Alberta's oil sands plants can be an abundant source of petrochemical feedstocks, potentially capable of supporting new world-scale plants producing ethylene, propylene, benzene, para-xylene, and other high-valueadded derivatives. These products can be produced by integrating existing and new oil sands upgrading plants, refineries and petrochemical plants using proven technologies and emerging technologies that can be commercialized within the next 5 to 10 years. The paper describes the results of a joint industry/government study that identify viable integration schemes for producing petrochemicals from oil sands, which if implemented, could lead to major long-term industrial development in Alberta and provide significant sustainable wealth to the province. Using Alberta Industrial Heartland's chemical complexes and infrastructure as a model, the study shows that a practical three-stage integration plan is both technically and economically feasible, assuming new product pipelines from Northern oil sands plants to Edmonton and from Edmonton to Vancouver. Technology gaps, requiring further research development and demonstration have been identified. Strong Alberta based collaborative Research and Development and Demonstration support will be essential. Key factors necessary for successful integration include commitment by different levels of government and industry to a common vision and a long-term strategic plan to facilitate profitable integration of the different complexes and infrastructure.
This study set out to identify opportunities for the synergistic development of oil sands and petrochemical industries through cost effective integration of oil sands, upgrading, refining and petrochemical developments in the 2005 to 2020 time frame. Alberta's petrochemical industry developed rapidly during the 1980 and 90's based on abundant supply of low cost ethane from Natural Gas Liquids (NGL's). New high pressure "wet gas" pipelines, high natural gas prices and projected diminishing gas production from the Western Canadian Sedimentary Basin raise concerns about sustainable supplies of competitively priced NGL feedstocks essential for the future growth of Alberta's petrochemical industry. Consequently a major consideration for the study was to evaluate new feedstocks from Alberta's vast oil sands resources to supplement NGL's from Alberta and new Northern gas developments. This concept of supplementing and diversifying petrochemical feedstocks is illustrated in fig.1. Having both gas and oil sands feedstock options should increase the long term competitiveness of Alberta's petrochemical industry. In addition, co-production of fuels and petrochemicals creates higher value products and new markets for oil sands plants. Appropriate research and development to support such development were identified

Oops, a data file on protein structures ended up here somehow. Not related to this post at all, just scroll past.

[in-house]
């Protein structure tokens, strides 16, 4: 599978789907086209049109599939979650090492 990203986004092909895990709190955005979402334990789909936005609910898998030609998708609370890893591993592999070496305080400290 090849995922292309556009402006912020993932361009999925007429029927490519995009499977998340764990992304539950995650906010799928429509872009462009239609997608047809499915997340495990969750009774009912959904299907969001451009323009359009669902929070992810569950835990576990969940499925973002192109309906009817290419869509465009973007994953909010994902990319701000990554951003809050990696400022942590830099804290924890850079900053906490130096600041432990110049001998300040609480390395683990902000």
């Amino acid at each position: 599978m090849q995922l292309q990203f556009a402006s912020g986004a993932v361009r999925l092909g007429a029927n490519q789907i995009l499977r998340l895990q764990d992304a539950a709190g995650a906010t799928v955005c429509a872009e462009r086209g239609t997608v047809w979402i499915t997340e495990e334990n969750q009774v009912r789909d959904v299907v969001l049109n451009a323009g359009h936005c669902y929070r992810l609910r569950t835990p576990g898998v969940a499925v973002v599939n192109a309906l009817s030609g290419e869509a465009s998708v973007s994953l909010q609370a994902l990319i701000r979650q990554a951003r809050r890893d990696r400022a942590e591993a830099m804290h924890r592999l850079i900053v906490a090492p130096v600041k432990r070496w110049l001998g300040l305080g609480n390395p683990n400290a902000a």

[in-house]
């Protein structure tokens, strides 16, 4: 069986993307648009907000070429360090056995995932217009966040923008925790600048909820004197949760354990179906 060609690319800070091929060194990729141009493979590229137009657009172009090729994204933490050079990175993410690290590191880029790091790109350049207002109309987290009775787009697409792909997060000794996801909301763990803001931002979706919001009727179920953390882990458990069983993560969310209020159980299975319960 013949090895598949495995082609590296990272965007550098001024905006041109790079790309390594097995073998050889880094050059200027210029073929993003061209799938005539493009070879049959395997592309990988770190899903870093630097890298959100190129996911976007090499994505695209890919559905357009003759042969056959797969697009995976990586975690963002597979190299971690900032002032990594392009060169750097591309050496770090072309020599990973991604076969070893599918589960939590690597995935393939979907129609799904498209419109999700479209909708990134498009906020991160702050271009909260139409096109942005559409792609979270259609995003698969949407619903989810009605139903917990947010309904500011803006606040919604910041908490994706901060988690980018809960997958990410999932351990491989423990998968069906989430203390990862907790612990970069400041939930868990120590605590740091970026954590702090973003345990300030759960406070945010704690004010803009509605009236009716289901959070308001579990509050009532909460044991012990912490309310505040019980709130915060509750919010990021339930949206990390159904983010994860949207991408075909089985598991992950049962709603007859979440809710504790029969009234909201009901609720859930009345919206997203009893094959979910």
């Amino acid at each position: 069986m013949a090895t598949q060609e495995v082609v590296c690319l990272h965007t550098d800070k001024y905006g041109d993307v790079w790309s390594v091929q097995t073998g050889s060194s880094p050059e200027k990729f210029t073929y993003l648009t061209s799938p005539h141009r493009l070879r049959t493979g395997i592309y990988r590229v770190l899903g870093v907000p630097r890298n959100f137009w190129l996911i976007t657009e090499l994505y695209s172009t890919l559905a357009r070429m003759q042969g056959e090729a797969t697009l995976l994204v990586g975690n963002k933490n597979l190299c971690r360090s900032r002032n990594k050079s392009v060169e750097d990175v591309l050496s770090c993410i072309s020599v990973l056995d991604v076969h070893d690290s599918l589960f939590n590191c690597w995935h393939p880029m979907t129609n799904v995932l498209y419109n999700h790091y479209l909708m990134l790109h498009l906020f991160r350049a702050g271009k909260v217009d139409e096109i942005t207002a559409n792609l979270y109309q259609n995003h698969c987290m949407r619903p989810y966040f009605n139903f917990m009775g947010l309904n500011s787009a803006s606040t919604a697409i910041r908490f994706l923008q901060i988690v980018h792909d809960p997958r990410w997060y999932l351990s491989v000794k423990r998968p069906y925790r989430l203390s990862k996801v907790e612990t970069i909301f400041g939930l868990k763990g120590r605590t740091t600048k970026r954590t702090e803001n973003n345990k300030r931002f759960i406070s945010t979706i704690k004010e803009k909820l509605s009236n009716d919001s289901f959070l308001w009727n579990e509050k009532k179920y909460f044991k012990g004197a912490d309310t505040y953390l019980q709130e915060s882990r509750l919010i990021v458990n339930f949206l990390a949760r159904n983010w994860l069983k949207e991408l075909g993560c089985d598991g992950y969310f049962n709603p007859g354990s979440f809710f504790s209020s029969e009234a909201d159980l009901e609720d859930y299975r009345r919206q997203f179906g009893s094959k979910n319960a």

In this joint industry-government study, Industry was represented by NOVA Chemicals, Shell Chemicals, and Suncor Energy and Government by AERI, Alberta Economic Development and Alberta Energy. Workshops were used to assess the knowledge gaps between the current state and the desired future state. Objectives were developed to bridge the gaps. The vision from the workshops was then used to provide the necessary direction and framework for the petrochemicals from oil sands case study.
Alberta's Industrial Heartland with its established infrastructure was selected as the geographical region for the conceptual integrated oil sands- petrochemical complex.